Smoking can cause or worsen many other problems.

  • Emphysema
  • Chronic bronchitis
  • Pneumonia
  • Severe asthma
  • Angina
  • Heart attack
  • Aneurysm
  • Stroke
  • Mini-stroke
  • High blood pressure
  • Stomach ulcer
  • Impaired immunity
  • Osteoporosis
  • Diabetes
  • Skin wrinkles
  • Fertility problems
  • Pregnancy risks
  • Impotence
  • Middle ear infections
  • Cataracts
  • Gum disease
  • Crohn’s disease

It’s a lot harder to prevent lung damage from smoking than from silica or asbestos.

You can use respirators for silica or asbestos, but tobacco smoke goes straight into the lungs.

If you smoke – and 45 percent of Laborers do – your only protection is quitting, but that’s not easy because tobacco use is an addiction.

As any smoker can tell you, an addictive habit is hard to break because your body suffers when denied its fix. It screams for relief and begs you to light up again. It takes a strong will to resist.

Despite the odds, however, each year many people do quit. Their motivation comes from many sources. The pleas of their children work for some. Others realize the bad example their habit sets for their kids. Money is a factor – the cost of cigarettes keeps going up. Some people find strength just in knowing that by quitting they’re avoiding a host of potential health problems; others get strong when they are afflicted with the first signs of serious illness.

Though nothing can replace personal resolve, help is available. A variety of nicotine replacement therapies can help individuals stop smoking (or chewing – tobacco is cancer-causing in either format), but the addiction to nicotine remains. Until the addiction is broken, the risk of a return to tobacco use is high.

Former smokers live longer than continuing smokers. For example, persons who quit smoking before age 50 have one-half the risk of dying in the next 15 years compared with continuing smokers (American Cancer Society).

The Great American Smokeout began in the 1970s as a way to encourage smokers to get started on quitting. It provides support by enlisting millions of American smokers to quit together for 24 hours. After that, it’s up to each individual to keep up the good work. Through its website, the American Cancer Society, the sponsor of the Smokeout, offers a variety of information that can help. In Canada, the Canadian Cancer Society also offers help to those who want to quit.

While tobacco use plagues human societies all over the world, it is a particular problem in the US and Canada. In the US, approximately 23 percent of adults smoke. In Canada, it’s 22 percent. Each year, in the US, 440,000 people die from tobacco use, nearly one out of every five deaths. In Canada, with just under a tenth of the US population, about 47,000 deaths are due to tobacco.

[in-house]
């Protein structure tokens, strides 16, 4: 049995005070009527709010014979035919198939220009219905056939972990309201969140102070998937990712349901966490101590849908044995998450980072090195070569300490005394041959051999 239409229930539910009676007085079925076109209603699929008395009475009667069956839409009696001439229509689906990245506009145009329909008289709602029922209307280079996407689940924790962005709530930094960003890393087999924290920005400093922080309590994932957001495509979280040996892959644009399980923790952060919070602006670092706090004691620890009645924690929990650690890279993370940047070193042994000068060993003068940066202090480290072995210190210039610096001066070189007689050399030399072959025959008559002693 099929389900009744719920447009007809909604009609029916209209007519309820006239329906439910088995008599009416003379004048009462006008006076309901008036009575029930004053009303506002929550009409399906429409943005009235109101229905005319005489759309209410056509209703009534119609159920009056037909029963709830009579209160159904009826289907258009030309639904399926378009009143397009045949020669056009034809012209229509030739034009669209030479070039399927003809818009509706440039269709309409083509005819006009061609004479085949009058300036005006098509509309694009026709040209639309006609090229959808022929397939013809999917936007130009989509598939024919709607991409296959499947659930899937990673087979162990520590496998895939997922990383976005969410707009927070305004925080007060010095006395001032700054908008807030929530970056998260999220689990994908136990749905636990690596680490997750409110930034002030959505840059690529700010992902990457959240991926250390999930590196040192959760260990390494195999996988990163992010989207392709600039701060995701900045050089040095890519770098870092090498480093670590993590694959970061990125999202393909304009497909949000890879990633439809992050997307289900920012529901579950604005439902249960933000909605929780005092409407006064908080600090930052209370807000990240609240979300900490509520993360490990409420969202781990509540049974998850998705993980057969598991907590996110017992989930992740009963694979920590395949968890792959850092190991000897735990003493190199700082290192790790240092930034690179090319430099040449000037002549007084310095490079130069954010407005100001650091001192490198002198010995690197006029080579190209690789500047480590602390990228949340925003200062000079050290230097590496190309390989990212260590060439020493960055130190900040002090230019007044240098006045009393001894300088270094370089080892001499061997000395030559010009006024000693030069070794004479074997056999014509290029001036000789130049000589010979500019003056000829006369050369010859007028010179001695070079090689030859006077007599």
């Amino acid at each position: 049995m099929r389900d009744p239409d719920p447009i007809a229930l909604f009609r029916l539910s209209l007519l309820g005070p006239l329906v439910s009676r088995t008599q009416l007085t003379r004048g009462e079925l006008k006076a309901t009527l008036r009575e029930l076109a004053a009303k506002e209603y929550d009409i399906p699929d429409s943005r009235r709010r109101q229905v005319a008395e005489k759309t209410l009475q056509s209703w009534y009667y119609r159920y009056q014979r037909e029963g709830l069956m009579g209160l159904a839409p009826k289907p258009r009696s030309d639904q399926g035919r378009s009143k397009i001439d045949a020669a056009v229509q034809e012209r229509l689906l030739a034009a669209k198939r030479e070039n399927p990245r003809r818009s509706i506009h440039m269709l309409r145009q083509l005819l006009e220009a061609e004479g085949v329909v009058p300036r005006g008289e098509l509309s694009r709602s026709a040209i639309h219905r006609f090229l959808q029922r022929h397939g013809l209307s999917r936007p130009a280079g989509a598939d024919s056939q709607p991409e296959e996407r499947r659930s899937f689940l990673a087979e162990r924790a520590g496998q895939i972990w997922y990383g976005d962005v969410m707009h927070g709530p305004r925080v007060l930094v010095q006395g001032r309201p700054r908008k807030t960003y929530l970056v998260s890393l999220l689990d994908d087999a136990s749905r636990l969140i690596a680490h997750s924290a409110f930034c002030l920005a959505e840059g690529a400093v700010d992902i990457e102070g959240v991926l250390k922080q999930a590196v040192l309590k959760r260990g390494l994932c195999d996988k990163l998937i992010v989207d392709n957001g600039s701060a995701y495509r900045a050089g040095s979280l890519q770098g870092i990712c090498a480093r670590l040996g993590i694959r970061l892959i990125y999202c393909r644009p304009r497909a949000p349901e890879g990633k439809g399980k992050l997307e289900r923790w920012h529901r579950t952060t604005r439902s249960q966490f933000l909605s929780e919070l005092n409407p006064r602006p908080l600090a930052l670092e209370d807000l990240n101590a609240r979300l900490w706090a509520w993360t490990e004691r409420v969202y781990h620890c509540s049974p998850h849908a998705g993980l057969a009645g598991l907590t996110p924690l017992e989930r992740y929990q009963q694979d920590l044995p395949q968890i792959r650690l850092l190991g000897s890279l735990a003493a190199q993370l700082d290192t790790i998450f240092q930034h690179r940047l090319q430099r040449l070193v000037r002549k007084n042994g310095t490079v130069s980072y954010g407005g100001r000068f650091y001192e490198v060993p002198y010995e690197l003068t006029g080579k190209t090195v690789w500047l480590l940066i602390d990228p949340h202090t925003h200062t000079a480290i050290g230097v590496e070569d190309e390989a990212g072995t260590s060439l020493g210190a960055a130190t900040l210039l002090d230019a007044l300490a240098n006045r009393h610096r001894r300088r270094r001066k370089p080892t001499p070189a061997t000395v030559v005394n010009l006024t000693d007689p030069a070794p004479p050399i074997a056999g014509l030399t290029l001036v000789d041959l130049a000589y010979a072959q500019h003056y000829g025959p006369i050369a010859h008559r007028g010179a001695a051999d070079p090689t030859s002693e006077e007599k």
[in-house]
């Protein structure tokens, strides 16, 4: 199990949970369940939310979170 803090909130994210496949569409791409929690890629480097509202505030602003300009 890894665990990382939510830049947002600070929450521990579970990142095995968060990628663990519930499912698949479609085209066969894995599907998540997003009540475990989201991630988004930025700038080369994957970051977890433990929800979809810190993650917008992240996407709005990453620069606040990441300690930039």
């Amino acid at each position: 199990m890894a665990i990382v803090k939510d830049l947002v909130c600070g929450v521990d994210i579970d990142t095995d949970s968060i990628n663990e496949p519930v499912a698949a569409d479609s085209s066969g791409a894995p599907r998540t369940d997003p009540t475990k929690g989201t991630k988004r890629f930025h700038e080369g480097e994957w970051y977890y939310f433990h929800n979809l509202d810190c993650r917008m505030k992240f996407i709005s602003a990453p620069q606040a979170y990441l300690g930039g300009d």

Adult Smoking Rates by Ethnicity (US)

African Americans 22.3%
American Indians 33.7%
Asian Americans 12.4%
Hispanics 16.7%
Whites 24.0%

The rate of smoking among Laborers is about twice the US national average. Many Laborers are shortening their lives and their retirement benefits. Data from the Centers for Disease Control and Prevention (CDC) indicate that, on average, male smokers lose 13.2 years of life compared to non-smokers. Among women, the average loss is 14.5 years.

The good news is that quitting produces immediate, positive results. According to the US Surgeon General:

  • 20 minutes after quitting: your blood pressure drops to a level close to that before the last cigarette. The temperature of your hands and feet increases to normal.
  • 8 hours after quitting: the carbon monoxide level in your blood drops to normal.
  • 24 hours after quitting: your chance of a heart attack decreases.
  • 2 weeks to 3 months after quitting: your circulation improves and your lung function increases up to 30 percent.
  • 1 to 9 months after quitting: coughing, sinus congestion, fatigue and shortness of breath decrease; cilia (tiny hair-like structures that move mucus out of the lungs) regain normal function, increasing the ability to handle mucus, clean the lungs and reduce infection.
  • 1 year after quitting: the excess risk of coronary heart disease is half that of a smoker’s.
  • 5 to 15 years after quitting: your stroke risk is reduced to that of a non-smoker.
  • 10 years after quitting: the lung cancer death rate is about half that of continuing smokers; the risk of cancer of the mouth, throat, esophagus, bladder, kidney and pancreas decreases.
  • 15 years after quitting: the risk of coronary heart disease is that of a nonsmoker.

This potential for steady improvement in health is one reason that LIUNA General President Terence M. O’Sullivan has taken so much initiative to get the union involved in anti-smoking programs. “I want every Laborer to enjoy a productive, healthy life,” says O’Sullivan. “By quitting, those that smoke are bettering their lives and setting a good, constructive example for their kids.”

They are also saving money for themselves and their health and welfare fund. Smoking causes a wide variety of illness, much of which is preventable. The high cost of treating these illnesses is a significant factor in the escalating cost of health care.

More information about tobacco and how to quit is available from the LHSFNA. Contact the Health Promotion Division at

[Steve Clark]